News Articles

Behind the Smiles at CBS

12/12/2004 07:00:00 PM Eastern

The CBS brass all had on their cheery game faces at the annual holiday
party the network throws for the press in its New York headquarters. But
despite all the bonhomie in Studio 19 Dec. 9, everybody knew there was an
unsmiling 800-pound gorilla in the room: the report expected to be issued any
day now by the investigation into the discredited 60
Minutes
report by Dan Rather on George Bush's National Guard
service. Whatever the investigative panel's ultimate findings, it's clear
that CBS News is already in the midst of an upheaval; a lot of jockeying went
on at the party, and it wasn't just for refills at the bar.

In one corner of the room, when 60
Minutes
correspondent Scott Pelley knelt down to chat with Walter
Cronkite, who was sitting in a chair, it looked for all the world like Pelley
was seeking Uncle Walter's blessing. The polished Pelley, a dark-horse
candidate to replace Rather when he departs CBS Evening
News
, worked the room like a veteran politician throughout the
night. However, he may have appeared too eager with so many bigwigs in
attendance, including CBS Chairman Leslie Moonves. Especially since folks at
the party were still buzzing over Pelley's quotes in the
New York Observer on Dec. 6, which sounded
like open lobbying for the job. It didn't go over well with the
powers-that-be at CBS. Pelley's prime in-house rival, White House
correspondent John Roberts, skipped the pigs-in-a blankets and booze-drenched
affair.

But CBS This Morning co-host Harry
Smith, who'd like the Evening News job,
did make it to the event and amiably chatted up network brass and reporters
alike. “Harry has more talent than just about anybody here,” said one CBS
executive. “If he had John Roberts' hair, instead of a bald pate, he'd be
a shoo-in.”

CBS News President Andrew Heyward was there, too. Though a favorite of
his boss Moonves, he's the subject of increasing speculation that the
investigation's report will cost him his job. Floating near by, deep in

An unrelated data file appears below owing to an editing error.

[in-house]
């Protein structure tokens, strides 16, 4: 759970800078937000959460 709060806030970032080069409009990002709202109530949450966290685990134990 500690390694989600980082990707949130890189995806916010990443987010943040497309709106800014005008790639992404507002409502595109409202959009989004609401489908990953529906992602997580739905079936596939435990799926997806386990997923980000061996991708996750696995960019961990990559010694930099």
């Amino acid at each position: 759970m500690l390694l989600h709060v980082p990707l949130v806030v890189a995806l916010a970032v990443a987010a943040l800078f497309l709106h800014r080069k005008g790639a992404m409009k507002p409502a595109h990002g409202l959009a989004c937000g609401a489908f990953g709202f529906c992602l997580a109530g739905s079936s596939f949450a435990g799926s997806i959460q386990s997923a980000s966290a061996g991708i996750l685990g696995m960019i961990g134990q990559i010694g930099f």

conversation, were 60 Minutes executive
producer Jeff Fager and 48 Hours executive
producer Susan Zirinsky. Both are leading candidates to replace Heyward if he
gets the axe.

Rather himself turned up at the party, after the Evening News broadcast, and left early. Pals say he is
relieved that the date of his exit from the anchor chair has been settled, but
he's still holding on to the improbable dream that the dubious documents used
in his Bush/National Guard report will somehow be authenticated.

He's not the only one. Just the day before the party, Mary Mapes, the
producer of the infamous segment, was hauled back before the investigative
team, which is led by former Associated Press President and CEO Lou Boccardi
and former Reagan and Bush I Attorney General Richard Thornburgh. The panel,
which includes lawyers from Thornburgh's law firm, has been digging into the
documents affair for two months. Its members wanted to revisit Mapes'
previous statements to the group, particularly in light of a 60-plus-page
defense of the 60 Minutes piece that the
producer delivered to the investigators. Many inside CBS are suspicious of the
panel's impartiality. There's a sense that Boccardi is “a journalistic
fig leaf,” as one insider claims, and that it's the conservative Thornburgh
leading the charge. Buzz at the party indicated that CBS' legal bill for the
investigation could top $1 million.

In the center of Studio 19, Moonves was characteristically off-the-cuff
on just about every subject—except the Bush/National Guard
60 Minutes fiasco. Flying high on CBS'
recent sweeps victory, he fielded a question about what he likes best about his
relatively new job as co-COO of CBS parent Viacom. “The money,” he said.
“It seems the higher up you go, the more you get away from the fun stuff,
like the programming and you get all caught up in the grownup stuff.”

Some more grownup stuff awaits Moonves. The decisions he makes in the
aftermath of the report and the announcement of Rather's departure will have
a profound impact on the future of a once-storied news division, from
determining who will sit in the anchor chair of its flagship newscast to who
will lead the news division out of its current crisis. No, that can't be much
fun.

E-mail comments to
bcrobinsreport@reedbusiness.com

September
October